American History: Labor Day Wasn’t Always Purely Secular
Labor Day is traditionally known for its links to unions and communist activists, but churches have had an oft-forgotten hand in its beginnings.
The anti-religious philosophy of communism is associated with Labor Day for good reason. Frederick Engels, co-author of the “Communist Manifesto,” hailed the pre-cursor to Labor Day, then known in the U.S. as May Day, for what he saw as its potential to unite the proletariats of America and Europe against capitalism, according to Forbes. America’s Labor Day, however, took on a decidedly religious element in its early days.
Here’s a flashback to the history of religious support for the movement that made Labor Day an American holiday.
Christian Inspiration In The Labor Movement
The Knights of Labor, led by Terence Vincent Powderly, facilitated the first Labor Day parade in New York City in 1882, 12 years before former President Grover Cleveland and Congress made it a federal holiday, according to In The Past Lane. The Knights of Labor was the most prominent and influential labor union in the U.S. at the time.
Powderly, a devout Catholic, claimed years later in 1893 that the labor movement was rooted in Christian beliefs, according to Religion News Service.
“Trades-unionists, members of guilds, leagues and other organizations of workingmen embraced Christianity and proclaimed its doctrines as being especially advantageous to the welfare of the toiling poor,” Powderly wrote.
Powderly imbued union rules with his idea of Christian sensibilities. He forbade smoking and cursing during meetings, meetings on Sundays, and union membership for anyone in the liquor business. Powderly even quoted the Christian gospels when he explained the intended message of Labor Day.
“If Labor Day is observed as it ought to be, the gospel of humanity will be understood by all men and women … ‘Love thy neighbor as thyself’’ … [and] ‘Do unto your neighbor as you would have your neighbor do unto you’ will have a meaning not now understood as they should be this side of the portals where eternity begins and God rules in the presence of those He calls from the earth,” Powderly added.
Labor Day’s historical ties to religion, however, extended beyond the personal convictions of early labor movement leadership. Christian clergy also played a key role in the violent Pullman Strike of 1894, which proved instrumental in establishing Labor Day as a federal holiday.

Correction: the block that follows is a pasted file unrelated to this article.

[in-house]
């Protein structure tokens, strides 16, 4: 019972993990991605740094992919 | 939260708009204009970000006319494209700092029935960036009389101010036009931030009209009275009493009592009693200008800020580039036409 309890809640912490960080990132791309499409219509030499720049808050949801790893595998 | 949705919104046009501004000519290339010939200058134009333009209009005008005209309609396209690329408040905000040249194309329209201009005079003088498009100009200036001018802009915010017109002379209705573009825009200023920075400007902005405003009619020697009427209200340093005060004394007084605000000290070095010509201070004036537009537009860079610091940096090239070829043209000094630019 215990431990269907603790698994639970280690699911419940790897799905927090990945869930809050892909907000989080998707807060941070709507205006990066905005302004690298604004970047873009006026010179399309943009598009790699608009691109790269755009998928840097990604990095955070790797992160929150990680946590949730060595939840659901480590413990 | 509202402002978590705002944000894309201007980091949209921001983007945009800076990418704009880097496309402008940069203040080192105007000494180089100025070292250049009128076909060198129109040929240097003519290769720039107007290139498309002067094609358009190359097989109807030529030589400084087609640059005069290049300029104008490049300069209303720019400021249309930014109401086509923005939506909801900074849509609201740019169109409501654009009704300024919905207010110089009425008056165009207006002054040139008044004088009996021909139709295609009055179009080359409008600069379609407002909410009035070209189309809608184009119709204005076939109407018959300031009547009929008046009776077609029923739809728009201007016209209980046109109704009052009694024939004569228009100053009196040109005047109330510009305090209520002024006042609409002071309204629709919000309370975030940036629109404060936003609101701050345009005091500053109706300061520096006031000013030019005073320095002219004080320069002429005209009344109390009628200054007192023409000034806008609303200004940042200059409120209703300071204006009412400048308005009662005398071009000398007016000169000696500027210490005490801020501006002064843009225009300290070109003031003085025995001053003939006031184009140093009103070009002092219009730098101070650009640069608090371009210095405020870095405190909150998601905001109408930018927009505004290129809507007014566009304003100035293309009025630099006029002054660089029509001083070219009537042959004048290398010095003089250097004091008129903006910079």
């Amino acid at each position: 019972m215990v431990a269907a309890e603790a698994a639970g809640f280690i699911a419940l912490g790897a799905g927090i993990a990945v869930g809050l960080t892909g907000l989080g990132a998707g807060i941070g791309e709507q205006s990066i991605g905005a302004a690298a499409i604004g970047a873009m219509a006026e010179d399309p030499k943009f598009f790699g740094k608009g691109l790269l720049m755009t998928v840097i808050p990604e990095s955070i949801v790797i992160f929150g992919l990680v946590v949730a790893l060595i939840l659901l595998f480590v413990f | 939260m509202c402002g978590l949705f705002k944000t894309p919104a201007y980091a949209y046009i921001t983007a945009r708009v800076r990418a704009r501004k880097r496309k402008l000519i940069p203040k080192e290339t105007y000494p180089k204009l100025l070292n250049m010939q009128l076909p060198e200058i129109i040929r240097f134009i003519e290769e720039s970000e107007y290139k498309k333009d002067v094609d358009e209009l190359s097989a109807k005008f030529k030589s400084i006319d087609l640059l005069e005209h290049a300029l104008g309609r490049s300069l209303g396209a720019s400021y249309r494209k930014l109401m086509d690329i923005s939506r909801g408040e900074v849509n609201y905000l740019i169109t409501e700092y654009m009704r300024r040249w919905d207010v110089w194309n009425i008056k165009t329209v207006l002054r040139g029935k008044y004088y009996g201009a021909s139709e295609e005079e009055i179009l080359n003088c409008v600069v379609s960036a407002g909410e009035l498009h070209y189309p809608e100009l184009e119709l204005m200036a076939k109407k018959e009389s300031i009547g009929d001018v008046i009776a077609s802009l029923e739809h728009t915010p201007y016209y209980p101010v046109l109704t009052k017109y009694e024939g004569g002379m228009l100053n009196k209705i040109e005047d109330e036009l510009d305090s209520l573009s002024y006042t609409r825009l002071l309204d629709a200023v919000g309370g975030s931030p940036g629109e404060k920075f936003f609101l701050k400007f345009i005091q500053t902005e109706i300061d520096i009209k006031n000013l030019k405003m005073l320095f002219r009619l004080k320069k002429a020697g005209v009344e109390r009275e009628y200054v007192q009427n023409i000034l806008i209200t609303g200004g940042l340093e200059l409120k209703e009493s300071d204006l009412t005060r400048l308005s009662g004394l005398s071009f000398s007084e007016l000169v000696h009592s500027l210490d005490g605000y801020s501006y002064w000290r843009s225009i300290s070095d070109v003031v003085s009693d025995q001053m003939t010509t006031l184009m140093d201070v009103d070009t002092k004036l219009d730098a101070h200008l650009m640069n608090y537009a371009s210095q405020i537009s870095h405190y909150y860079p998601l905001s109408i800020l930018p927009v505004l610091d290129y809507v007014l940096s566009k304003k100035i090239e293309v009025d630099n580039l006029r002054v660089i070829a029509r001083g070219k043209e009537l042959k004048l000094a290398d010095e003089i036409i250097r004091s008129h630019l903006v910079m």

Clergy Of The Pullman Strike
The Pullman Strike and boycott of 1894 pitted the American Railroad Union (ARU) against the Pullman Palace Car Company and the federal government, and completely shut down railroad operations across the nation.
Rev. William Carwadine, of Pullman, Il., mobilized the congregation of First Methodist Episcopal Church to bring food and supplies to striking railroad workers.
J.W. Jennings, a Methodist preacher, also waded into the fray in Billings, Mont., to support the ARU, according to author and historian Carroll Van West. Jennings delivered an impassioned sermon on the first day of the strike in which he lambasted the government for forsaking “the faith of the Jacksonian fathers.” Jennings decried the leaders of the National Democratic Party as “the pliant tools of the codfish monied aristocracy who seek to dominate this country.”
Heated rhetoric like Jennings’ sermon, delivered at an important rail center no less, helped conjure sympathy for the ARU and the striking workers, but also stirred up resentment that eventually devolved into violent riots among the strikers in several cities.
Then-President Cleveland ended the strike with an injunction, in which federal troops mobilized to end strikers’ obstruction of railway operations. The violence peaked July 7, when a mob of protestors assaulted national guardsmen, who then fired into the crowd and killed at least four people. The strike disbanded completely within 13 days after the shootings, and the government recalled federal troops July 20.
Cleveland and Congress established Labor Day as a federal holiday six days after the violent strike ended, in an effort to reconcile with labor unions.
Read more: http://dailycaller.com/2017/09/04/think-labor-day-was-always-purely-secular-think-again/
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